an apple: the bag is not an apple, even though you can get an apple
    out of it, or replace the apple with an orange. (Since the string
    bag can contain only one fruit character, you can't mix apples and
    oranges [1].)

    [1] In this bag. In bigger bags you can.

    --
    Perhaps Caffeine Now? Hedgehog
    "A facility for quotation covers the absence of original thought." /Gaudy Night/
    Chris Dollin, Nov 24, 2007
    #4
  5. Guest

    On Nov 24, 5:58 pm, santosh <> wrote:
    > In article
    > <>,
    > <> wrote on Saturday 24 Nov 2007 2:57
    > pm:
    >
    > > what is the difference between a single character and a string
    > > consisting only one character

    >
    > Try this program:
    >
    > #include <stdio.h>
    >
    > int main(void) {
    > char c0 = '0';
    > char c1[] = "0";


    This string "0" consists of two characters. The only string that
    consists of a single char is "".
    , Nov 24, 2007
    #5
  6. In article <>,
    <> wrote:
    >On Nov 24, 5:58 pm, santosh <> wrote:
    >> In article
    >> <>,
    >> <> wrote on Saturday 24 Nov 2007 2:57
    >> pm:
    >>
    >> > what is the difference between a single character and a string
    >> > consisting only one character

    >>
    >> Try this program:
    >>
    >> #include <stdio.h>
    >>
    >> int main(void) {
    >> char c0 = '0';
    >> char c1[] = "0";

    >
    >This string "0" consists of two characters. The only string that
    >consists of a single char is "".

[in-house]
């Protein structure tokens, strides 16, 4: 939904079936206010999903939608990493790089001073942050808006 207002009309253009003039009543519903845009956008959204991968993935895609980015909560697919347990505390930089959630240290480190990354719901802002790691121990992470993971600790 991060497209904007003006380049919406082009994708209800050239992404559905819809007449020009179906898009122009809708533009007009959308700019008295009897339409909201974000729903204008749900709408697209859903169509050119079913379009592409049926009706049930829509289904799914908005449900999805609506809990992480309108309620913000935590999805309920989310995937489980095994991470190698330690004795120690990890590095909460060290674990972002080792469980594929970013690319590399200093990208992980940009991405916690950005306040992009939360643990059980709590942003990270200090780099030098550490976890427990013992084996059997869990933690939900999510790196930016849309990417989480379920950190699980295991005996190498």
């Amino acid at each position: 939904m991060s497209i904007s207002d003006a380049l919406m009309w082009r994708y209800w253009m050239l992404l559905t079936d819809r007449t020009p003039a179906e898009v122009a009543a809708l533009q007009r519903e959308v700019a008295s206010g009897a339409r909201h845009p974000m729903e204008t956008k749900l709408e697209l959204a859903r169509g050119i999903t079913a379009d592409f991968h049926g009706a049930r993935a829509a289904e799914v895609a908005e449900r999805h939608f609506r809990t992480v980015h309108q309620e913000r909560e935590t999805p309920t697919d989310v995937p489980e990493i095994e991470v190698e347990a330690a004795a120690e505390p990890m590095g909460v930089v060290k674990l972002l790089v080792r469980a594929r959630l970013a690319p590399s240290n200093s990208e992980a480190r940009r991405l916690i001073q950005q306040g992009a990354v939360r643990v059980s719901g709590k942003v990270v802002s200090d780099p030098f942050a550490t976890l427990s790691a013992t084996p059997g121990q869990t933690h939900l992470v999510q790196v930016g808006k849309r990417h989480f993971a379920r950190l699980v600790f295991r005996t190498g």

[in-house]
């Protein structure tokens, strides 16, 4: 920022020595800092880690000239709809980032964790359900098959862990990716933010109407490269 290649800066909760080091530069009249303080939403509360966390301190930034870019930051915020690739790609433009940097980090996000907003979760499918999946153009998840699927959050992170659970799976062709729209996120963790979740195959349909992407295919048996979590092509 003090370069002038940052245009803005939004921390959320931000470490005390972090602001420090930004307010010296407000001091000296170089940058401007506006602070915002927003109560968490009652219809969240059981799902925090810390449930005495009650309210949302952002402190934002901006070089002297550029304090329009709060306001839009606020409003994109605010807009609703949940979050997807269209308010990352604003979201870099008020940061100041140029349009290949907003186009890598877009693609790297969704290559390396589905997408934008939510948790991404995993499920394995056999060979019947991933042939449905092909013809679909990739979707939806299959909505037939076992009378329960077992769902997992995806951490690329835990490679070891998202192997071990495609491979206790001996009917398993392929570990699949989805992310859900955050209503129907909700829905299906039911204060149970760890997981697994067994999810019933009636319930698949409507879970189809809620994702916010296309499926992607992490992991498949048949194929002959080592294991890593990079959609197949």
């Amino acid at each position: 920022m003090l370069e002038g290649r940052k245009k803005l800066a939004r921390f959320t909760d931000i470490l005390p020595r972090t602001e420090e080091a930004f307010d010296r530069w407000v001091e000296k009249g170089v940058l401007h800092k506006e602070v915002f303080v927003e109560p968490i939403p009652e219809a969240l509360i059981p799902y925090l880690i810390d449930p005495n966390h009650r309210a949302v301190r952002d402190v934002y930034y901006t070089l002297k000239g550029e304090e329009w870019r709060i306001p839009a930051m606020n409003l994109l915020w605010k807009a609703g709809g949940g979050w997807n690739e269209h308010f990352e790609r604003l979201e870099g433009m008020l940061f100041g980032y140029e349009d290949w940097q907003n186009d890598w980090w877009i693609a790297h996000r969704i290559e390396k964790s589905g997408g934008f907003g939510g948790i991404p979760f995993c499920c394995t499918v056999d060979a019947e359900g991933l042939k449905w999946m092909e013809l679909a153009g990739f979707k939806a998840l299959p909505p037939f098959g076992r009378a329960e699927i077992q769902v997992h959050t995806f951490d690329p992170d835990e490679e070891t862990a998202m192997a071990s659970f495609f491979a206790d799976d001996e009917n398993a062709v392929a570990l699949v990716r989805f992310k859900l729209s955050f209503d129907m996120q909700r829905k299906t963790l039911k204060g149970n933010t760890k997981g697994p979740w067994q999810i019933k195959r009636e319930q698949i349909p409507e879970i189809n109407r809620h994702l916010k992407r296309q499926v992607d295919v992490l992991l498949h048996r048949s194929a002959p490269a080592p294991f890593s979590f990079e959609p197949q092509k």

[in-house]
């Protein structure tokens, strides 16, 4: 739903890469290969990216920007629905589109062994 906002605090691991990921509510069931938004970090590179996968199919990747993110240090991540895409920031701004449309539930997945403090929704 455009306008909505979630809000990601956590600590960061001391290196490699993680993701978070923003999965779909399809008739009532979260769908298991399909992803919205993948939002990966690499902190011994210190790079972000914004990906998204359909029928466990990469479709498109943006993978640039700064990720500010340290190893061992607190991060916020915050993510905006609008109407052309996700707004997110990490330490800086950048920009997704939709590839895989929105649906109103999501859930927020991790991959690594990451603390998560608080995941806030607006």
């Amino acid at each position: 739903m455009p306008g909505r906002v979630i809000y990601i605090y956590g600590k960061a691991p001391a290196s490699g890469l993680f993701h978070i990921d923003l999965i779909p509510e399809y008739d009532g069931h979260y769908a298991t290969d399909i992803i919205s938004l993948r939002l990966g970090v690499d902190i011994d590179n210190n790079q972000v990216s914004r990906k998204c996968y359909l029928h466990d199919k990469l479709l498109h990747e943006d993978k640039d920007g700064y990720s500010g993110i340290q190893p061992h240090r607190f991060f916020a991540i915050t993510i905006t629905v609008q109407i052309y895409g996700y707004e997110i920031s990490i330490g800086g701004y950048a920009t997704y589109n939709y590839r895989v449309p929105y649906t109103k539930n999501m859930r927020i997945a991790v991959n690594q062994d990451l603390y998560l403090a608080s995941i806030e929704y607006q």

strlen() and common sense say otherwise. You are confusing how big
    something is with how much space it takes to store it. They are rarely
    the same thing, and the later is usually greater than the former.
    Kenny McCormack, Nov 24, 2007
    #6
  7. CBFalconer Guest

    "" wrote:
    >
    > what is the difference between a single character and a string
    > consisting only one character


    The character contains exactly one char. The string contains two
    chars, the char followed by '\0'. It the char is 'c', then you can
    define the two cases with:

    char c = 'c'; /* single char */
    char *s = "c"; /* a string, non modifiable */
    char m[] = "c"; /* a string, modifiable */

    --
    Chuck F (cbfalconer at maineline dot net)
    <http://cbfalconer.home.att.net>
    Try the download section.



    --
    Posted via a free Usenet account from http://www.teranews.com
    CBFalconer, Nov 24, 2007
    #7
  8. Chris Dollin Guest

    wrote:

    > This string "0" consists of two characters.


    The nul terminator isn't one of the characters "in" a
    string.

    --
    Misplaced Hedgehog
    Otherface: Jena RDF/Owl toolkit http://jena.sourceforge.net/
    Chris Dollin, Nov 24, 2007
    #8
  9. Joe Wright Guest

    wrote:
    > what is the difference between a single character and a string
    > consisting only one character


    You are posting too early in your knowledge quest. Read your book.

    char ch = 'A';